Odd-Helge Fjeldstad

Research Professor, Coordinator: Tax and Public Finance

Nadja Dwenger

Associated Research Professor

Mobilizing domestic revenues is crucial for developing countries to achieve the UN’s Sustainable Development Goals (SDGs). However, tax evasion is a major challenge in many countries. Research shows that laws and regulations do not sufficiently address tax evasion, and that there is a need for approaches that address ‘voluntary compliance’. Voluntary compliance is likely to be particularly important in countries where enforcement capacity is weak. The overall objective of the proposed study is to generate knowledge and research capacity to address the societal challenge of mobilizing more domestic revenue in mainland Tanzania and Zanzibar. We focus on businesses, which have received little attention in research on voluntary compliance, even though companies typically account for most of the tax revenue in most developing countries. We investigate two factors that are potentially important to voluntary compliance: (i) norms that influence willingness and ability to pay tax, and (ii) trust in the tax administration. We investigate personal and social norms for both formal and ‘informal’ taxes (e.g., payments to community and kin) and how these norms interact. The project combines qualitative interviews, taxpayer surveys, administrative tax data and two field experiments targeted at enhancing social norms for compliance and trust in the tax administration.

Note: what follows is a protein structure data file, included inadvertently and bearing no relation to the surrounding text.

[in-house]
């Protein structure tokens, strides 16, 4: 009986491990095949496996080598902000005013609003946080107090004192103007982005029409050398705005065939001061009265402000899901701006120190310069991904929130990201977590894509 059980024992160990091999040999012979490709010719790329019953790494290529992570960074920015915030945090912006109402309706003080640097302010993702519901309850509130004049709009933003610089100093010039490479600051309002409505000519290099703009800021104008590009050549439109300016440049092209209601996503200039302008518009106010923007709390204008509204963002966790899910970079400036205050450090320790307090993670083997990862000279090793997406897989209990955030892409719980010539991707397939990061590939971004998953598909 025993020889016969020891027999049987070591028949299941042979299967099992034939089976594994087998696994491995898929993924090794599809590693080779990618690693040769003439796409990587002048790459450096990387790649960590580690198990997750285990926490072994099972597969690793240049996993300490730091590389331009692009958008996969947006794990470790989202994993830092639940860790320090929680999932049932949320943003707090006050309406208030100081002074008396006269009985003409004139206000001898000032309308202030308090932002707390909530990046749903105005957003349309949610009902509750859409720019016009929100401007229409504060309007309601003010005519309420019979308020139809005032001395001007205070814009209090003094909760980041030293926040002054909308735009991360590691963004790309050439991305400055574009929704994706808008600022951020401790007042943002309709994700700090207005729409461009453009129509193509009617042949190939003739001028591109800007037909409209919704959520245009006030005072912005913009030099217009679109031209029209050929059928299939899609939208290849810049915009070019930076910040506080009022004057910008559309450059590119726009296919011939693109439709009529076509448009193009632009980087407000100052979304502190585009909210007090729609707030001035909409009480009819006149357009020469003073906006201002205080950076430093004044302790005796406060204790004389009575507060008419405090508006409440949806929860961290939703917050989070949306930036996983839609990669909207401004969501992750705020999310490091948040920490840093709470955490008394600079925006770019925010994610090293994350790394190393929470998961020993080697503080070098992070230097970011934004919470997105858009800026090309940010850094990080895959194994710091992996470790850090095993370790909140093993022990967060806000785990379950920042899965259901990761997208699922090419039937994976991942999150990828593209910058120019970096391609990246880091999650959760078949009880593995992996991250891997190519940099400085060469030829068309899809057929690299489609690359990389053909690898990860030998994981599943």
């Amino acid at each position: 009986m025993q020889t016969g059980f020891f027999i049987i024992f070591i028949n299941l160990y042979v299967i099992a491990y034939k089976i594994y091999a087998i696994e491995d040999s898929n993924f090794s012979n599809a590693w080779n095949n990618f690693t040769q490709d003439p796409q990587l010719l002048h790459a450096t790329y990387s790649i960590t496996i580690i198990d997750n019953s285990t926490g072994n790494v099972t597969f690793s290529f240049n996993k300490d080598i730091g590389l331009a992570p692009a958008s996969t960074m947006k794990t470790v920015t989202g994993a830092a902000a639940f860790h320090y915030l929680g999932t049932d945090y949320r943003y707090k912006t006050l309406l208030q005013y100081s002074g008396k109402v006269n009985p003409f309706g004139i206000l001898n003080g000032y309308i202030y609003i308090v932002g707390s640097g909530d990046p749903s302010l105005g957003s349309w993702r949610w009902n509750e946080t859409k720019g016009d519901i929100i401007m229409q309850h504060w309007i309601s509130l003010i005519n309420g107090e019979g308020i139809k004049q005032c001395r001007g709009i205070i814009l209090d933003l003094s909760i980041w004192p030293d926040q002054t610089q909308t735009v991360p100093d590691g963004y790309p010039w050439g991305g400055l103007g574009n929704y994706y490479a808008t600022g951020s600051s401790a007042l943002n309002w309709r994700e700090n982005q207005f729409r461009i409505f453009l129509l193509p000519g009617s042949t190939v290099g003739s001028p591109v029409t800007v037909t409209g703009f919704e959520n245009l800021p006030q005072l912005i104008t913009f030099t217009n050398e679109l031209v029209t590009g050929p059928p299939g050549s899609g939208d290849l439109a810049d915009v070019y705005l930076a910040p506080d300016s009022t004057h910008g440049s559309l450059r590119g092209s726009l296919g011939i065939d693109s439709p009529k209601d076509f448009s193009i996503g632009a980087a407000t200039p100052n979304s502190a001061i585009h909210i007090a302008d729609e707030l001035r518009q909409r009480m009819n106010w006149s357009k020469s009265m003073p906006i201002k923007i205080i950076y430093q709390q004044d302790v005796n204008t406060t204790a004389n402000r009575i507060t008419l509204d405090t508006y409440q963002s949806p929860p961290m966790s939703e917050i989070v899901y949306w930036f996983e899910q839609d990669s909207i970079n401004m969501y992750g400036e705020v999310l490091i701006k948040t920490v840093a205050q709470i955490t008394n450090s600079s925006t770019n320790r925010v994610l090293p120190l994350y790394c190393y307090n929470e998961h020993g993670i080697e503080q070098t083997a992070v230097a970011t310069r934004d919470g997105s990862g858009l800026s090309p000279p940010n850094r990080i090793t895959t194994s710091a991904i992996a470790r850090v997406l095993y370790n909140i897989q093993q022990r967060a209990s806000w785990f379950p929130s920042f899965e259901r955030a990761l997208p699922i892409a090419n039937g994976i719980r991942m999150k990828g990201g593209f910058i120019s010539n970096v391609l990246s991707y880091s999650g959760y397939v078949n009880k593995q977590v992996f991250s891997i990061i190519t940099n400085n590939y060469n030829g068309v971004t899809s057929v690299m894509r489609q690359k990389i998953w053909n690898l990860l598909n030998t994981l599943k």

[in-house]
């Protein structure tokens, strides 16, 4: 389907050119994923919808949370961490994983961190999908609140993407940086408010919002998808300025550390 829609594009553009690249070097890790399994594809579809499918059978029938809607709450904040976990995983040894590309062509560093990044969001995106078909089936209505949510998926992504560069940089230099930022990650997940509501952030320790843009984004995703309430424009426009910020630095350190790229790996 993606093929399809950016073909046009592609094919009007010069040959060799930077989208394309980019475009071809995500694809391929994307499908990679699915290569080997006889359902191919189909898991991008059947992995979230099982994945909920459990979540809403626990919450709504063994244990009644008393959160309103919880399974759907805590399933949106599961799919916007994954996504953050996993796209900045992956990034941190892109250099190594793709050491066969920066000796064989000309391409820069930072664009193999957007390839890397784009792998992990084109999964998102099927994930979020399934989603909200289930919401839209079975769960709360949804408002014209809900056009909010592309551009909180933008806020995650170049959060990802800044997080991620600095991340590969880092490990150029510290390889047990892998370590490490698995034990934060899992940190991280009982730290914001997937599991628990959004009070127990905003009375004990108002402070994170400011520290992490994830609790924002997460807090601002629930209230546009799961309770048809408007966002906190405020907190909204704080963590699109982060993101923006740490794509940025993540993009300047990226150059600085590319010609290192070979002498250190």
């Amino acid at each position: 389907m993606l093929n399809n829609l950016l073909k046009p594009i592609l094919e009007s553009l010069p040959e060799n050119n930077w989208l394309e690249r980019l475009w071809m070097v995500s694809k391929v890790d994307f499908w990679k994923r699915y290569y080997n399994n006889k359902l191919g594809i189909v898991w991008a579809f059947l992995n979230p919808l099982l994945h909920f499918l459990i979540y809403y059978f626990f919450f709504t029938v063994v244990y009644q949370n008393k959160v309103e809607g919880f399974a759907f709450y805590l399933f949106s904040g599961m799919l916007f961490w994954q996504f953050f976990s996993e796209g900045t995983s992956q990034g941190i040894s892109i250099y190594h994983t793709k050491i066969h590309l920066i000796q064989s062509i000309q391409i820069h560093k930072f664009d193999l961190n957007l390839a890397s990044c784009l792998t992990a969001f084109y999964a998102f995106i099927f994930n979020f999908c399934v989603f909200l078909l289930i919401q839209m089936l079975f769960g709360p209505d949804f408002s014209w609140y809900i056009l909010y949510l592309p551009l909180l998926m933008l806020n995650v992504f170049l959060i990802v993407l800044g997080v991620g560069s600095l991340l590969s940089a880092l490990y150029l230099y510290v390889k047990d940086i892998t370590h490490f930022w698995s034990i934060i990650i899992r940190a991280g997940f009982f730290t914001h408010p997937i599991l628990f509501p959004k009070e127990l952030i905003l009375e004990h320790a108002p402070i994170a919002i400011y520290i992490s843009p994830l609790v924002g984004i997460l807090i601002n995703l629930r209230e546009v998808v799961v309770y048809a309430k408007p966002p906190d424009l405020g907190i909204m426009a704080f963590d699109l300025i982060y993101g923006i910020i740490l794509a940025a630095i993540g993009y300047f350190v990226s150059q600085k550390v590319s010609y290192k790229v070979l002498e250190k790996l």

The project is funded by the Research Council of Norway and will run over three years (2021-24). It is a collaboration between CMI, Institute of Tax Administration, Norwegian Institute of International Affairs, the Norwegian Tax Administration, REPOA, the Royal Norwegian Embassy in Dar es Salaam, and Zanzibar Revenue Board. 

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